Of course, not all aspects of online course design require a team of specialists, a longer development time, and more funding. Some things can be done quickly, cheaply and by individuals with focused skill sets.
But technology can, when built with a deep understanding of how students learn, meet both of these needs. We can build online courses that provide students with hundreds of opportunities to test their knowledge. Using scientifically-based learning analytics, we can provide each learner with immediate, context-specific feedback. We can build software that constantly responds to each student’s cognitive and educational differences and serves up activities that address these differences.
Adobe Connect webinar: https://desire2learn.adobeconnect.com/_a707373752/p1sx4w2gfir/?launcher=false&fcsContent=true&pbMode=normal
1. Build personal knowledge base in web accessibility for each participant
2. Create Accessible images, diagrams and charts
3. same for audio and video
4. same for HMTL content
5. same for other formats (PDF, Word, PPT)
MIT recently released its final report on what the school’s future will look like, education-wise.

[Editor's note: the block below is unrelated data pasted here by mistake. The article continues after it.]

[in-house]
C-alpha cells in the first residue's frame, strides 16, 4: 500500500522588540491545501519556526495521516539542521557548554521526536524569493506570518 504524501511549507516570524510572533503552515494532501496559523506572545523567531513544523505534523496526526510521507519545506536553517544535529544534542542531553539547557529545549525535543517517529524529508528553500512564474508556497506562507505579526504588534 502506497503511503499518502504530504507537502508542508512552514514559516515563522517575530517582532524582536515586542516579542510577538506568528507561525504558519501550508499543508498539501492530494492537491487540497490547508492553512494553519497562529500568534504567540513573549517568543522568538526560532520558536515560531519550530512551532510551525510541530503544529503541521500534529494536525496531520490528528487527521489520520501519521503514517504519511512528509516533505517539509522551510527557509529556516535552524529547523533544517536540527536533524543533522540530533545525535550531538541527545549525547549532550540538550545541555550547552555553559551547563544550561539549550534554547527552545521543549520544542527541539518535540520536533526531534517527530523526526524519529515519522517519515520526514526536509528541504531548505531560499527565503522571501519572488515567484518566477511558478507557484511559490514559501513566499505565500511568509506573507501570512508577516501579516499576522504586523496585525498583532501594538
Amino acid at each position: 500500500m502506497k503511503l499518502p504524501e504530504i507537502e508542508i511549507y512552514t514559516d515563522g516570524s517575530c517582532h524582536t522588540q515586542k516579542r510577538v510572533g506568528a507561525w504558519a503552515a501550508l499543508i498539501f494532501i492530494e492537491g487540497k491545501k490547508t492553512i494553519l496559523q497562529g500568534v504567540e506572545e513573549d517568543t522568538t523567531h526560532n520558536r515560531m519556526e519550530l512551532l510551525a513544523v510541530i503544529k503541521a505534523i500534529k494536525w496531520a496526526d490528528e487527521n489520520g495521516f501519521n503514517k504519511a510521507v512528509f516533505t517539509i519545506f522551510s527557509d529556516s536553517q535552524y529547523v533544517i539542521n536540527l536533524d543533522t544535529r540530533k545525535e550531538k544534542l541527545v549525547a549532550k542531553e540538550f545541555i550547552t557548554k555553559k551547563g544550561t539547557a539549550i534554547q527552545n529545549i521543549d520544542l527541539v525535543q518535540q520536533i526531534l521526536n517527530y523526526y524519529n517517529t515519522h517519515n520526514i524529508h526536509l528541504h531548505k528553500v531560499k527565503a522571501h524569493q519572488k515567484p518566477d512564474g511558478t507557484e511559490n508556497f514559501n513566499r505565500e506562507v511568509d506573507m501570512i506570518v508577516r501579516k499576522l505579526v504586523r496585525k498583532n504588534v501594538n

As with any disruptive technology, MOOCs have been viewed with enthusiasm in many quarters and skepticism in some. However, the underlying facts are inarguable: that the rising cost of education, combined with the transformative potential of online teaching and learning technologies, presents a long-term challenge that no university can afford to ignore.
1. Sage on the Stage:
In this stage the teacher takes on traditional lecture-style teaching and hasn’t yet implemented any online or blended learning strategies.
2. Stranger in a Strange Land:
Next, the teacher becomes a Stranger in a Strange Land, as instruction moves to the computer, and the computer becomes the primary instructional tool. At this stage, the teacher is still unsure of how they fit in but is experimenting with and utilizing online tools to enhance instruction.
As the teacher continues to evolve, they enter the Resource stage, and while the computer is still the primary instructional tool, the teacher is comfortable being a resource, answering questions and re-teaching when asked.
4. Facilitator and Initiator of Interventions:
ClassDojo = Check out this guide to learn more about ClassDojo.
SchoolCircle – Learn more about SchoolCirlce from this review.
Remind – Check out this guide to learn more about Remind.
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